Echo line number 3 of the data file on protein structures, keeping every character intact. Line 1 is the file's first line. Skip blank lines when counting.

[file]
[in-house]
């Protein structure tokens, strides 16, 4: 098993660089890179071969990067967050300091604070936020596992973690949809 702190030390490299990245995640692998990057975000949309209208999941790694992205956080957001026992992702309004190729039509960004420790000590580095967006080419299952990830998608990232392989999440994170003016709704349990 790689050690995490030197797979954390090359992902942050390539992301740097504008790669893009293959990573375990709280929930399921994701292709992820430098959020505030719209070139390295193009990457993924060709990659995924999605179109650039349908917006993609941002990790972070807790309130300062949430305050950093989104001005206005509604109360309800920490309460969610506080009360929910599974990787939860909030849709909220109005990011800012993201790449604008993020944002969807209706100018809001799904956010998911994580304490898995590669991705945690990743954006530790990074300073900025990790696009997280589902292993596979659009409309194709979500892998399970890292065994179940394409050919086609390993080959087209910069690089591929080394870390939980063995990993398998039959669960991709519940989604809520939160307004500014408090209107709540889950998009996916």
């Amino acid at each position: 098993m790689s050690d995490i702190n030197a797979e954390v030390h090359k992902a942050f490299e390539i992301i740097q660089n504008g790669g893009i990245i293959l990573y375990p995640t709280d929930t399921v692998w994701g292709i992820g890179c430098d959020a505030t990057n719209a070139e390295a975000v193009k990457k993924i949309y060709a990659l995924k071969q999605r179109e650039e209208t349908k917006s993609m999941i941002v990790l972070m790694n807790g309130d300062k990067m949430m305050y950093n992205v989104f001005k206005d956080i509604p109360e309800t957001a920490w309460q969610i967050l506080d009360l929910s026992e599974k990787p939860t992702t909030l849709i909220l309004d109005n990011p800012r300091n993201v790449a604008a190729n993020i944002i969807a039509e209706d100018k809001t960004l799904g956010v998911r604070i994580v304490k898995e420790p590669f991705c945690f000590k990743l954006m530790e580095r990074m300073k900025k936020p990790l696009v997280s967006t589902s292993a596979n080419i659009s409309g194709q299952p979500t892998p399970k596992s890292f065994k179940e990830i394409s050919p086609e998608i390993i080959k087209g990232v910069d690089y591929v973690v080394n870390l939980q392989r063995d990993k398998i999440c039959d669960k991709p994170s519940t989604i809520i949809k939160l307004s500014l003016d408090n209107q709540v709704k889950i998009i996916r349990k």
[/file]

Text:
């Amino acid at each position: 098993m790689s050690d995490i702190n030197a797979e954390v030390h090359k992902a942050f490299e390539i992301i740097q660089n504008g790669g893009i990245i293959l990573y375990p995640t709280d929930t399921v692998w994701g292709i992820g890179c430098d959020a505030t990057n719209a070139e390295a975000v193009k990457k993924i949309y060709a990659l995924k071969q999605r179109e650039e209208t349908k917006s993609m999941i941002v990790l972070m790694n807790g309130d300062k990067m949430m305050y950093n992205v989104f001005k206005d956080i509604p109360e309800t957001a920490w309460q969610i967050l506080d009360l929910s026992e599974k990787p939860t992702t909030l849709i909220l309004d109005n990011p800012r300091n993201v790449a604008a190729n993020i944002i969807a039509e209706d100018k809001t960004l799904g956010v998911r604070i994580v304490k898995e420790p590669f991705c945690f000590k990743l954006m530790e580095r990074m300073k900025k936020p990790l696009v997280s967006t589902s292993a596979n080419i659009s409309g194709q299952p979500t892998p399970k596992s890292f065994k179940e990830i394409s050919p086609e998608i390993i080959k087209g990232v910069d690089y591929v973690v080394n870390l939980q392989r063995d990993k398998i999440c039959d669960k991709p994170s519940t989604i809520i949809k939160l307004s500014l003016d408090n209107q709540v709704k889950i998009i996916r349990k």